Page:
Satellite imagery analysis for operational damage assessment in Emergency situations

Satellite imagery analysis for operational damage assessment in Emergency situations

Alexey Trekin Skolkovo institute of Science and technology, Moscow, Nobel st. 1, Russia,
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WWW home page: http://crei.skoltech.ru/cdise/aeronet-lab/ aeronetlab@skoltech.ru
   German Novikov Skolkovo institute of Science and technology, Moscow, Nobel st. 1, Russia,
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WWW home page: http://crei.skoltech.ru/cdise/aeronet-lab/ aeronetlab@skoltech.ru
   Georgy Potapov Skolkovo institute of Science and technology, Moscow, Nobel st. 1, Russia,
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WWW home page: http://crei.skoltech.ru/cdise/aeronet-lab/ aeronetlab@skoltech.ru
   Vladimir Ignatiev Skolkovo institute of Science and technology, Moscow, Nobel st. 1, Russia,
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WWW home page: http://crei.skoltech.ru/cdise/aeronet-lab/ aeronetlab@skoltech.ru
   Evgeny Burnaev Skolkovo institute of Science and technology, Moscow, Nobel st. 1, Russia,
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WWW home page: http://crei.skoltech.ru/cdise/aeronet-lab/ aeronetlab@skoltech.ru
Abstract

When major disaster occurs the questions are raised how to estimate the damage in time to support the decision making process and relief efforts by local authorities or humanitarian teams. In this paper we consider the use of Machine Learning and Computer Vision on remote sensing imagery to improve time efficiency of assessment of damaged buildings in disaster affected area. We propose a general workflow that can be useful in various disaster management applications, and demonstrate the use of the proposed workflow for the assessment of the damage caused by the wildfires in California in 2017.

Keywords:
remote sensing, damage assessment, satellite imagery, deep learning, emergency response, emergency mapping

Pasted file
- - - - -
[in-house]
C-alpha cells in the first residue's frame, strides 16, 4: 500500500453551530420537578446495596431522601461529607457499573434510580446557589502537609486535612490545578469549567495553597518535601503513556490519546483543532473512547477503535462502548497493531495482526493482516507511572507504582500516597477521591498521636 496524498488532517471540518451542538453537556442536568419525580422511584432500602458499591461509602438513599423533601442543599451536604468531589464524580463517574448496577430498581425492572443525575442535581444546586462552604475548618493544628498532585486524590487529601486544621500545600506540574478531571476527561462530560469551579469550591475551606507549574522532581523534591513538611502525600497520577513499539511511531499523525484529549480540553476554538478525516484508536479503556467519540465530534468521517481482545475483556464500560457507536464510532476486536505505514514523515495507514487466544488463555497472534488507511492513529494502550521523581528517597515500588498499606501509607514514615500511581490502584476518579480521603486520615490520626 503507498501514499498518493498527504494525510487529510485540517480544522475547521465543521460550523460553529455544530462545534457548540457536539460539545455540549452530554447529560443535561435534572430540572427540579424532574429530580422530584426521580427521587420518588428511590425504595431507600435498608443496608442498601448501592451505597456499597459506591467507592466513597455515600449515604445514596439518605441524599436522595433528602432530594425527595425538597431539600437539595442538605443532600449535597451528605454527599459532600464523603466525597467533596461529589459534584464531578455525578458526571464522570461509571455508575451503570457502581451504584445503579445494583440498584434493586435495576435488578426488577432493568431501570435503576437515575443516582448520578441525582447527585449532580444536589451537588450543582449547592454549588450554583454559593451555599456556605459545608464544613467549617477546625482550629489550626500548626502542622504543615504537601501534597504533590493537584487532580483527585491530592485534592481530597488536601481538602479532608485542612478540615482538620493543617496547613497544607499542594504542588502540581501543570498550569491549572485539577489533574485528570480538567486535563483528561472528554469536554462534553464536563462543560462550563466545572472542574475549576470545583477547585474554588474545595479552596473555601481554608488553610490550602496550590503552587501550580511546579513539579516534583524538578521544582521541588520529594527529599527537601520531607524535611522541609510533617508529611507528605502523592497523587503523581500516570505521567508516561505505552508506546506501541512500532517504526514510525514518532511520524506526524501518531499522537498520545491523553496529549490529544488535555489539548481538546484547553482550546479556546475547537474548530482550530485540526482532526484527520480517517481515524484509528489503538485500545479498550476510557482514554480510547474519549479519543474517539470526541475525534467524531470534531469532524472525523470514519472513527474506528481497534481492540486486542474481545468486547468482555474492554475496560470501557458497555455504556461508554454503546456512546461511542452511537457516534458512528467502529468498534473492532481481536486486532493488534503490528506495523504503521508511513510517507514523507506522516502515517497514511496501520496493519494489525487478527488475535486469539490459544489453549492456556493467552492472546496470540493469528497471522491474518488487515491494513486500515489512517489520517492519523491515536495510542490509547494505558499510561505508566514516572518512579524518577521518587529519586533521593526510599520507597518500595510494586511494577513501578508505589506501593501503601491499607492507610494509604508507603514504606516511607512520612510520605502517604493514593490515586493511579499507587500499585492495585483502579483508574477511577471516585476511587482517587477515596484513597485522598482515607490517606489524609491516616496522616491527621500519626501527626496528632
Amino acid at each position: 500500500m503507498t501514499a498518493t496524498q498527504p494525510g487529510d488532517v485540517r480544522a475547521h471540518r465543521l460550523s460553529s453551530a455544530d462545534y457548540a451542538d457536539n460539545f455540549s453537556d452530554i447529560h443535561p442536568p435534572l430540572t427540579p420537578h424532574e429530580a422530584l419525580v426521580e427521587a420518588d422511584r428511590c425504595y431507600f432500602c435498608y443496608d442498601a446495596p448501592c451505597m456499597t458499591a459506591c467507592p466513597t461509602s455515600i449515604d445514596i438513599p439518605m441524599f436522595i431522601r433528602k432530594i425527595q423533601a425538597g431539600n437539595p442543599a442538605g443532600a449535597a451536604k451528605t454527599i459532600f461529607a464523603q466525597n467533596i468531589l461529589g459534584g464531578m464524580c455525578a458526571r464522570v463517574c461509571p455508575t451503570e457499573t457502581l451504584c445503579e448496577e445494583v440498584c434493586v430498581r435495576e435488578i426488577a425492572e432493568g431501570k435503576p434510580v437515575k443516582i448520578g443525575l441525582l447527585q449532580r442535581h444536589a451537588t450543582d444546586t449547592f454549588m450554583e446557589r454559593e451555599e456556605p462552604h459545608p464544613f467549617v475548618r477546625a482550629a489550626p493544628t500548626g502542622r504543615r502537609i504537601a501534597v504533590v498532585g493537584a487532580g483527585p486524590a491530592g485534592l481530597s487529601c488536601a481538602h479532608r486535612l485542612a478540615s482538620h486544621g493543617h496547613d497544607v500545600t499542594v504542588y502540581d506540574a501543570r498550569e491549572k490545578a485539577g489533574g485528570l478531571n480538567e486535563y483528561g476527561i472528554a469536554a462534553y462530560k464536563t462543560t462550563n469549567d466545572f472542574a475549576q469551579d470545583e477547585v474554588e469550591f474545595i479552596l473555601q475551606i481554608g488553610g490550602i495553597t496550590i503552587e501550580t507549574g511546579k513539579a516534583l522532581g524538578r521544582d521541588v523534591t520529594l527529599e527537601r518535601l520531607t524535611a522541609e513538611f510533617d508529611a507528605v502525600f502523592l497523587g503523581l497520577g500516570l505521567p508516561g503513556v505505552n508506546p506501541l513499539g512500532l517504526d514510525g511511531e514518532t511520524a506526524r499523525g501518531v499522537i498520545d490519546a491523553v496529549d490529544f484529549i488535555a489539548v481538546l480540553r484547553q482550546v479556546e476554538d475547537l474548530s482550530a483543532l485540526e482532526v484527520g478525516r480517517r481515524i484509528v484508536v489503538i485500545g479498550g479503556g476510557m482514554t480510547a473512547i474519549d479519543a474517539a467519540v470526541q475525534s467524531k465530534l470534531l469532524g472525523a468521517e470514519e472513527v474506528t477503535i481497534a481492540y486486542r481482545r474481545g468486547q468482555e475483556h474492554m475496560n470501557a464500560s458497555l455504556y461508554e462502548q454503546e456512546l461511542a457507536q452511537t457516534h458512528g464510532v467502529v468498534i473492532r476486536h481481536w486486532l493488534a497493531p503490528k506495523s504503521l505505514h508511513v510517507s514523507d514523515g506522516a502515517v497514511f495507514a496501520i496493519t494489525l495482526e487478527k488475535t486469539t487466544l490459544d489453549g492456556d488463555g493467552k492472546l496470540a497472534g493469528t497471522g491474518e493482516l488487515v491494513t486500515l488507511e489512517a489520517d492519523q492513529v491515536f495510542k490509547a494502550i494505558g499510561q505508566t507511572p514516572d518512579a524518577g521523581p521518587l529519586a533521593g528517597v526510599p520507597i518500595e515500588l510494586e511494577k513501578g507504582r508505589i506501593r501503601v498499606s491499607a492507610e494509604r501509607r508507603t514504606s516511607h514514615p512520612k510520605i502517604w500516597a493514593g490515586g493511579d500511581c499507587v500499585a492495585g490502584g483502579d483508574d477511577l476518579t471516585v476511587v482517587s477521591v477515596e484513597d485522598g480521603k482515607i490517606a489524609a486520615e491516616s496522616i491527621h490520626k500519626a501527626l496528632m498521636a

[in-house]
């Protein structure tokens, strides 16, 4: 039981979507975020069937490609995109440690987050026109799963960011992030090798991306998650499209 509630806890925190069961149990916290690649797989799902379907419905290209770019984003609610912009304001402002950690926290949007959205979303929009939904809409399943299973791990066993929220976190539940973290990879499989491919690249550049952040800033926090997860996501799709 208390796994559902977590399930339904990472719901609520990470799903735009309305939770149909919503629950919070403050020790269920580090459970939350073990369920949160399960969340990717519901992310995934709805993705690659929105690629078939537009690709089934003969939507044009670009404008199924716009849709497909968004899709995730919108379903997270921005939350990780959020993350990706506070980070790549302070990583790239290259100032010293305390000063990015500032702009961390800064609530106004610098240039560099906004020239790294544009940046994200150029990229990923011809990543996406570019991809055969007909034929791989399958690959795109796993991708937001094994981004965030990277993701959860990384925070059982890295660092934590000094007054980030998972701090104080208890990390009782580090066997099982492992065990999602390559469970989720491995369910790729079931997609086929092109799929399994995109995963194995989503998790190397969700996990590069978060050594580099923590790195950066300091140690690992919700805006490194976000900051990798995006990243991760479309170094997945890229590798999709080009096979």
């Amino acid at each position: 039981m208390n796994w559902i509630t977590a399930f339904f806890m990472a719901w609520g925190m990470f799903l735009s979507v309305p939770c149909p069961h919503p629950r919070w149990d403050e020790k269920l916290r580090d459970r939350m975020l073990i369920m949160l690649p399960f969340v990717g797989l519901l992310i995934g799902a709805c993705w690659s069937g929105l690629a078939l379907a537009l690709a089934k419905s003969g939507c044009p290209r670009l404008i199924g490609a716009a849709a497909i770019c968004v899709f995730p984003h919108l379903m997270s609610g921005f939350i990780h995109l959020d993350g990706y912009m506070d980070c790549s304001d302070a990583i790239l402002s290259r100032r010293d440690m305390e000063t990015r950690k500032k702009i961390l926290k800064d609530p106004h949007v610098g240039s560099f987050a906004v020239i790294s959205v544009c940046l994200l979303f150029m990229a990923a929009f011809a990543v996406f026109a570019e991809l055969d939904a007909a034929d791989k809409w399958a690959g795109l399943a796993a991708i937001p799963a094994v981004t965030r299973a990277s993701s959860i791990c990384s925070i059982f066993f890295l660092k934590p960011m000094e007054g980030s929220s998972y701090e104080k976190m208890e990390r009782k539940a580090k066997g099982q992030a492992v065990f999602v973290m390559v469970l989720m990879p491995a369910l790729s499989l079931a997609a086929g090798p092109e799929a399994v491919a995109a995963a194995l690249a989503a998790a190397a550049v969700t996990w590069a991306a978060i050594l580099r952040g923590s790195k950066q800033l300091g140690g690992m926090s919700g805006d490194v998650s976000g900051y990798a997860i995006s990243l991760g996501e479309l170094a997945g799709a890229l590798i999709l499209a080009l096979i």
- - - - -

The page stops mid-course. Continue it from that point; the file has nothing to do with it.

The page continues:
\tocauthor

Alexey Trekin, German Novikov, Georgy Potapov, Vladimir Ignatiev, Evgeny Burnaev

0.1 Introduction

In emergency situations like devastating wildfires, floods, earthquakes or tsunami, decision makers need to get information about possible damages in residential area and infrastructure most rapidly after the event. One of the most valuable sources to get such information from, is the Earth Observation systems, which include satellite and aerial remote sensing, since it can be captured shortly after the disaster without all the risks related to the ground observations. The combination of this information with statistical and ground observation data contributes to even a better valuation of physical and human losses caused by disaster eguchi ().

There are several international programs that are arranged to support the information exchange during and after disasters such as UNOSAT (UNITAR Operational Satellite Applications Program) unosat (), Space disaster charter sdc (), Humanitarian Openstreetmap Team (HOT) hot () or Tomnod tomnod () which is the Digitalglobe satellite company crowdsourcing platform. All these are useful initiatives providing tools and activation workflows for emergency mapping done by specialists or by volunteers in a collaborative way lang (); dittus ().

This method of mapping of the imagery could be time-consuming since it requires some qualification and takes time to digitize all the damages manually, particularly if the affected area is quite large and the objects are relatively small and scattered as it is for private houses in the residential area. For example, Californian wildfires past year caused significant damages in Ventura and Santa Barbara counties. The fires destroyed at least 1,063 and 5,643 structures in these areas respectively top20 (). The significant delay in time of Emergency Mapping also might be caused by the availability of remote sensing data which has it’s physical limitations (cloudiness, day time, resolution etc.) as well as commercial ones (terms of use, costs etc.) Needless to say that in the post-disaster recovery strategy the time is the key factor. That’s why we consider apply the Machine Learning and Computer Vision approach to the processing of Satellite and Aerial imagery to detect main damages and reduce the time costs.

0.2 Existing approaches and solutions

Among the existing solutions for Emergency Mapping of disaster areas it’s worth to mention HOT that allows mapping of the chosen area in a collaborative way. Taking data for different areas, where HOT campaigns were activated, we estimated that the mapping process even in the areas of emergency that attract a lot of public attention, like Nepal earthquakes, takes several months to achieve the whole coverage (see figure 1).

Figure 1: Time distribution of the building features created by OSM users for Kathmandu region (source - osm-analytics.org)